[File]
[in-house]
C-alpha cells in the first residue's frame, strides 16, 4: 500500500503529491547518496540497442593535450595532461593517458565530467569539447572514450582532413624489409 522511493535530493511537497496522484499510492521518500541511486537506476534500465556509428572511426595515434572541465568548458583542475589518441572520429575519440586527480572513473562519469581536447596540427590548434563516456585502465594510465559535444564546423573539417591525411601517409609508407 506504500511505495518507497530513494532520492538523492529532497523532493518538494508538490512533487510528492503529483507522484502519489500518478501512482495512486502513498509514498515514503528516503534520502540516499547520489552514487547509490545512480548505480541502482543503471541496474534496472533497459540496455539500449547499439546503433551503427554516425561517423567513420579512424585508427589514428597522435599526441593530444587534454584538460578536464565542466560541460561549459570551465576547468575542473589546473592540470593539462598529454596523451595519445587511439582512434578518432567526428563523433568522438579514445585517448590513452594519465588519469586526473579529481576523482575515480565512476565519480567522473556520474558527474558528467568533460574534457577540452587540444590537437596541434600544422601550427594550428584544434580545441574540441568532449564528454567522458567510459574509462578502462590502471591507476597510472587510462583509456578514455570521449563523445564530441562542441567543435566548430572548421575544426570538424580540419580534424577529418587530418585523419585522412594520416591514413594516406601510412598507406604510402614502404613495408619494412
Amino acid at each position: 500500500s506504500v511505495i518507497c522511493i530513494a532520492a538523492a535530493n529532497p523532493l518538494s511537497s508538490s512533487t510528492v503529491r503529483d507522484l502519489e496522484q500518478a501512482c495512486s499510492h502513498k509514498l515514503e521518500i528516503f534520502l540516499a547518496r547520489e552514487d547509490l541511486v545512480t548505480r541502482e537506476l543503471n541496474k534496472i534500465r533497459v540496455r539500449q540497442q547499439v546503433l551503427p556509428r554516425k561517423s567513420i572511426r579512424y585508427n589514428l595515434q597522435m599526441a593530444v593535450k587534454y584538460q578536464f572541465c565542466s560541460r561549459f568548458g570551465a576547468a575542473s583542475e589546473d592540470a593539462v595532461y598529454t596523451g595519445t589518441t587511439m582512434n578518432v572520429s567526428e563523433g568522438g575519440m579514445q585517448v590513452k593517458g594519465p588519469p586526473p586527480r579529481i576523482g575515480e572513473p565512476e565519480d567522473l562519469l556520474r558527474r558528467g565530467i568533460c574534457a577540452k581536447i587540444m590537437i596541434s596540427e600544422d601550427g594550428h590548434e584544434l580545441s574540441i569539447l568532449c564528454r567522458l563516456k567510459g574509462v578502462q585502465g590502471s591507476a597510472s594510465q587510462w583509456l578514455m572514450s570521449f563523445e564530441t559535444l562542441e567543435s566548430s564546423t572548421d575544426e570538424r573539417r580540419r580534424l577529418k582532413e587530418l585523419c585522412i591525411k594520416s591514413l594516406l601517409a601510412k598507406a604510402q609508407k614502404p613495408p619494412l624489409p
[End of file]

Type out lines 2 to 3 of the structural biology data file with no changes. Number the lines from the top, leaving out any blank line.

C-alpha cells in the first residue's frame, strides 16, 4: 500500500503529491547518496540497442593535450595532461593517458565530467569539447572514450582532413624489409 522511493535530493511537497496522484499510492521518500541511486537506476534500465556509428572511426595515434572541465568548458583542475589518441572520429575519440586527480572513473562519469581536447596540427590548434563516456585502465594510465559535444564546423573539417591525411601517409609508407 506504500511505495518507497530513494532520492538523492529532497523532493518538494508538490512533487510528492503529483507522484502519489500518478501512482495512486502513498509514498515514503528516503534520502540516499547520489552514487547509490545512480548505480541502482543503471541496474534496472533497459540496455539500449547499439546503433551503427554516425561517423567513420579512424585508427589514428597522435599526441593530444587534454584538460578536464565542466560541460561549459570551465576547468575542473589546473592540470593539462598529454596523451595519445587511439582512434578518432567526428563523433568522438579514445585517448590513452594519465588519469586526473579529481576523482575515480565512476565519480567522473556520474558527474558528467568533460574534457577540452587540444590537437596541434600544422601550427594550428584544434580545441574540441568532449564528454567522458567510459574509462578502462590502471591507476597510472587510462583509456578514455570521449563523445564530441562542441567543435566548430572548421575544426570538424580540419580534424577529418587530418585523419585522412594520416591514413594516406601510412598507406604510402614502404613495408619494412
Amino acid at each position: 500500500s506504500v511505495i518507497c522511493i530513494a532520492a538523492a535530493n529532497p523532493l518538494s511537497s508538490s512533487t510528492v503529491r503529483d507522484l502519489e496522484q500518478a501512482c495512486s499510492h502513498k509514498l515514503e521518500i528516503f534520502l540516499a547518496r547520489e552514487d547509490l541511486v545512480t548505480r541502482e537506476l543503471n541496474k534496472i534500465r533497459v540496455r539500449q540497442q547499439v546503433l551503427p556509428r554516425k561517423s567513420i572511426r579512424y585508427n589514428l595515434q597522435m599526441a593530444v593535450k587534454y584538460q578536464f572541465c565542466s560541460r561549459f568548458g570551465a576547468a575542473s583542475e589546473d592540470a593539462v595532461y598529454t596523451g595519445t589518441t587511439m582512434n578518432v572520429s567526428e563523433g568522438g575519440m579514445q585517448v590513452k593517458g594519465p588519469p586526473p586527480r579529481i576523482g575515480e572513473p565512476e565519480d567522473l562519469l556520474r558527474r558528467g565530467i568533460c574534457a577540452k581536447i587540444m590537437i596541434s596540427e600544422d601550427g594550428h590548434e584544434l580545441s574540441i569539447l568532449c564528454r567522458l563516456k567510459g574509462v578502462q585502465g590502471s591507476a597510472s594510465q587510462w583509456l578514455m572514450s570521449f563523445e564530441t559535444l562542441e567543435s566548430s564546423t572548421d575544426e570538424r573539417r580540419r580534424l577529418k582532413e587530418l585523419c585522412i591525411k594520416s591514413l594516406l601517409a601510412k598507406a604510402q609508407k614502404p613495408p619494412l624489409p